In my last post, Fall Road Trip, I said our goal was to explore the Lewis River Falls. These would be the Lower, Middle and Upper Falls respectively. Like most place names, these are not terribly original 😉.
So we found the entrance to the Lower Falls Campground, and just as it said on the Gifford Pinchot National Forest Website, The campground was closed. I mean it was closed hard with barriers and such – no concertina wire, but close. They didn’t even leave any room for day tripper parking!
Plan B – Go Farther
Fortunately, there is ample parking at the Middle Falls Trail Head. There were three other cars there when Liddy and I pulled in to park the Prius.
Be aware. The roads beyond Cougar are not maintained by the Washington Department of Transportation. You are now driving on roads that are maintained by the Federal National Forest Service. This would be one of those organizations that the current Regime in DC would rather not exist. Meaning the roads are not stellar. They are paved, but we almost disappeared into one sinkhole along the way.
After SR 503 (spur) ends in Cougar, follow FR 90 to continue along the Lewis River. You are competing with large logging trucks for space on a narrow road, so be careful.
Middle Falls Trail #31C
It is an easy path down to the river following Upper Copper Creek. There is a bridge across Upper Copper Creek just as the creek tumbles over the edge of a steep cliff forming a very pretty waterfall. There is an excellent photo opportunity waiting for Liddy and I when we go back another day.
We arrived at the trail head at about 3:15. We were set up and shooting the falls by 4:15. We could have been quicker except that somebody had to go for a swim.
Never a camera when you want one
Take heed. When walking on the granite below the falls, it is very slippery. It is very hard. There are not, apparently, a lot of places to firmly plant one’s paws or claws while taking the opportunity to enjoy a drink icy cold river water. Liddy was quite surprised, as was I, when she slipped into the fast flowing stream.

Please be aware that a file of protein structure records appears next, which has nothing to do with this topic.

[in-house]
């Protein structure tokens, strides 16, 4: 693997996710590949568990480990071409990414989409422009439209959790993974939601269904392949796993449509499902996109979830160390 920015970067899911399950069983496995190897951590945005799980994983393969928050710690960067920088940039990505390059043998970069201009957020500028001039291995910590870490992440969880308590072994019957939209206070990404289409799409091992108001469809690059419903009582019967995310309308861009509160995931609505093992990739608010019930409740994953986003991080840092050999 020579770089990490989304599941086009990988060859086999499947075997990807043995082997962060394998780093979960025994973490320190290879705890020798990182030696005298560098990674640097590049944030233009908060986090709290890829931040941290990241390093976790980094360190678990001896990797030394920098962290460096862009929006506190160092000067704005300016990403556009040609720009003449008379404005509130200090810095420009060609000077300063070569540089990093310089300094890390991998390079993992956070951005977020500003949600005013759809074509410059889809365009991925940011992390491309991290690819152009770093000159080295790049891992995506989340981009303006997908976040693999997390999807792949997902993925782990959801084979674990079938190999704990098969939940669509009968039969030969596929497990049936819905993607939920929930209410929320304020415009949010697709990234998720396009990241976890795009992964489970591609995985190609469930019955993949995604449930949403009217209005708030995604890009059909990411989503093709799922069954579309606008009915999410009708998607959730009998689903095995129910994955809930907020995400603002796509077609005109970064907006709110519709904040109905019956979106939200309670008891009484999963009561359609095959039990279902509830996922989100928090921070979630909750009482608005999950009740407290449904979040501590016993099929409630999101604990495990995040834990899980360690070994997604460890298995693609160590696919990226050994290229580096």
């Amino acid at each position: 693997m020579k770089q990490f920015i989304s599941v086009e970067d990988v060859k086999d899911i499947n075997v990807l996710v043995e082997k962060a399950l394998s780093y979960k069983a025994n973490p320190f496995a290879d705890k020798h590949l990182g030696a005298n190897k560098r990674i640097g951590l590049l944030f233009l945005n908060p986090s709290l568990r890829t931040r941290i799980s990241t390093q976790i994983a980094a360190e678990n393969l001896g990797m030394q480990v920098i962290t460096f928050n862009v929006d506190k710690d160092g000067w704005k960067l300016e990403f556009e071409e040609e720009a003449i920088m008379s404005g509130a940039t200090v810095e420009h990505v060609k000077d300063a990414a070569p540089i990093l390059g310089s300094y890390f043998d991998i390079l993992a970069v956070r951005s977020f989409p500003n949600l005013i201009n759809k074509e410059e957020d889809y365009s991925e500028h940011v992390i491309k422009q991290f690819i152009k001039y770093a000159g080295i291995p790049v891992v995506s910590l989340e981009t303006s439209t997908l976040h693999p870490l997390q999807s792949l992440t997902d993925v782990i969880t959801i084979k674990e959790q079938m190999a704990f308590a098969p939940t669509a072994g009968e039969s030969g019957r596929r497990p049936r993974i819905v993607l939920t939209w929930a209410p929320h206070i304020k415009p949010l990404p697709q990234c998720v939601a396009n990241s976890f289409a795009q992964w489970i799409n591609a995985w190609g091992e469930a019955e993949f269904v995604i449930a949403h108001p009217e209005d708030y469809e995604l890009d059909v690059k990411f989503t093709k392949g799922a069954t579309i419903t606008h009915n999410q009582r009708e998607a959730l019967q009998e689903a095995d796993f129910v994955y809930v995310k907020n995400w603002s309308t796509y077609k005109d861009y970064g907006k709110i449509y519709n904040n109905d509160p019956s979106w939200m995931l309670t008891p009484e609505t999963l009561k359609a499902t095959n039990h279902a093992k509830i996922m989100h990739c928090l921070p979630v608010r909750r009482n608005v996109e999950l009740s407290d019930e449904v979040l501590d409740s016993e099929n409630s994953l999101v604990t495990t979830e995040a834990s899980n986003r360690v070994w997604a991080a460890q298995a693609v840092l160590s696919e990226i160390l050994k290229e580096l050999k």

Fortunately, she is a strong swimmer. Knowing this, I didn’t panic and therefore, I didn’t join her.
While trying to hold her in the current with her leash, her collar slipped off. She tried scrambling up onto a rock on the wrong side of the chute and failed. She was pushed farther downstream and a back eddy guided her to a spot where she was able grab a firm grip and together we were able to get her back onto solid ground.
She was a lot more cautious as we hiked the river after this exciting moment.
About the shot
I was quite taken by the shape of this waterfall. Specifically the bowel shape on the left. Very eye pleasing I think.
The image is an HDR (High Dynamic Range) made from 5 exposures.
The rock was provided by nature me thinks, and I wasn’t about to move it. I’m glad it was there as I like the way it anchors the foreground. Our eye always jumps to the brightest object in an image. This would be the waterfall. By being located in front of the waterfall the way it is, the rock pulls us back, away from the falls and encourages us to explore all of the color and textures in the foreground.
I hope you enjoyed this Northwest Moment as much as we did.